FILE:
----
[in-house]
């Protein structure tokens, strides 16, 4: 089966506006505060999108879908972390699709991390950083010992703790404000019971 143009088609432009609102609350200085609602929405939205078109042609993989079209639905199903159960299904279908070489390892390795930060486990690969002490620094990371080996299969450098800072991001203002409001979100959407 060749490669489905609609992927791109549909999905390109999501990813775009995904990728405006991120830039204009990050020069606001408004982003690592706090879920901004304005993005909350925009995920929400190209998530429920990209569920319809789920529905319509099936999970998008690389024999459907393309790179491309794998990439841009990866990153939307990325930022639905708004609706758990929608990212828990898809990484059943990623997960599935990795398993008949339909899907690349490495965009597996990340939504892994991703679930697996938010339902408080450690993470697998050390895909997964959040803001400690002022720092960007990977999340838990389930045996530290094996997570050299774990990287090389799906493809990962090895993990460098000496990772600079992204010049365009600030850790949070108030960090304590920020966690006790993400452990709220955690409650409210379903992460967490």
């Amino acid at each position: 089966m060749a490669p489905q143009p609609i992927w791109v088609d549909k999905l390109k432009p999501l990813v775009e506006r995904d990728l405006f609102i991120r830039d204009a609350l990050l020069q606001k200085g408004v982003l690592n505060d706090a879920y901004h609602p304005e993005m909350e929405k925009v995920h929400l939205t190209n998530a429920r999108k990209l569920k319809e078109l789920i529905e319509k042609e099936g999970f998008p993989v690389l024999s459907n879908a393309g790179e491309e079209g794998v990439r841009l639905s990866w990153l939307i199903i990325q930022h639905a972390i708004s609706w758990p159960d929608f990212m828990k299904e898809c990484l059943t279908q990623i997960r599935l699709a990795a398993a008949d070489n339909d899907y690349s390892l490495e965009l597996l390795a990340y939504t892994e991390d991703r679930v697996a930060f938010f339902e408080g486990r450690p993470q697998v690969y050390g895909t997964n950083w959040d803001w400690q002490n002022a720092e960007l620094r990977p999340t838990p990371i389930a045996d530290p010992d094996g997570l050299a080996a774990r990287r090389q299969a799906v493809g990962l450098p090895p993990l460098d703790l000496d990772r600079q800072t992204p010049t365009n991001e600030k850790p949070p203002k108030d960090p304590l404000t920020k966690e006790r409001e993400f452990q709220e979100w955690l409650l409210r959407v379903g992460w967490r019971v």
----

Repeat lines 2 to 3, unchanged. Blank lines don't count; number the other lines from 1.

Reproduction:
């Protein structure tokens, strides 16, 4: 089966506006505060999108879908972390699709991390950083010992703790404000019971 143009088609432009609102609350200085609602929405939205078109042609993989079209639905199903159960299904279908070489390892390795930060486990690969002490620094990371080996299969450098800072991001203002409001979100959407 060749490669489905609609992927791109549909999905390109999501990813775009995904990728405006991120830039204009990050020069606001408004982003690592706090879920901004304005993005909350925009995920929400190209998530429920990209569920319809789920529905319509099936999970998008690389024999459907393309790179491309794998990439841009990866990153939307990325930022639905708004609706758990929608990212828990898809990484059943990623997960599935990795398993008949339909899907690349490495965009597996990340939504892994991703679930697996938010339902408080450690993470697998050390895909997964959040803001400690002022720092960007990977999340838990389930045996530290094996997570050299774990990287090389799906493809990962090895993990460098000496990772600079992204010049365009600030850790949070108030960090304590920020966690006790993400452990709220955690409650409210379903992460967490």
């Amino acid at each position: 089966m060749a490669p489905q143009p609609i992927w791109v088609d549909k999905l390109k432009p999501l990813v775009e506006r995904d990728l405006f609102i991120r830039d204009a609350l990050l020069q606001k200085g408004v982003l690592n505060d706090a879920y901004h609602p304005e993005m909350e929405k925009v995920h929400l939205t190209n998530a429920r999108k990209l569920k319809e078109l789920i529905e319509k042609e099936g999970f998008p993989v690389l024999s459907n879908a393309g790179e491309e079209g794998v990439r841009l639905s990866w990153l939307i199903i990325q930022h639905a972390i708004s609706w758990p159960d929608f990212m828990k299904e898809c990484l059943t279908q990623i997960r599935l699709a990795a398993a008949d070489n339909d899907y690349s390892l490495e965009l597996l390795a990340y939504t892994e991390d991703r679930v697996a930060f938010f339902e408080g486990r450690p993470q697998v690969y050390g895909t997964n950083w959040d803001w400690q002490n002022a720092e960007l620094r990977p999340t838990p990371i389930a045996d530290p010992d094996g997570l050299a080996a774990r990287r090389q299969a799906v493809g990962l450098p090895p993990l460098d703790l000496d990772r600079q800072t992204p010049t365009n991001e600030k850790p949070p203002k108030d960090p304590l404000t920020k966690e006790r409001e993400f452990q709220e979100w955690l409650l409210r959407v379903g992460w967490r019971v």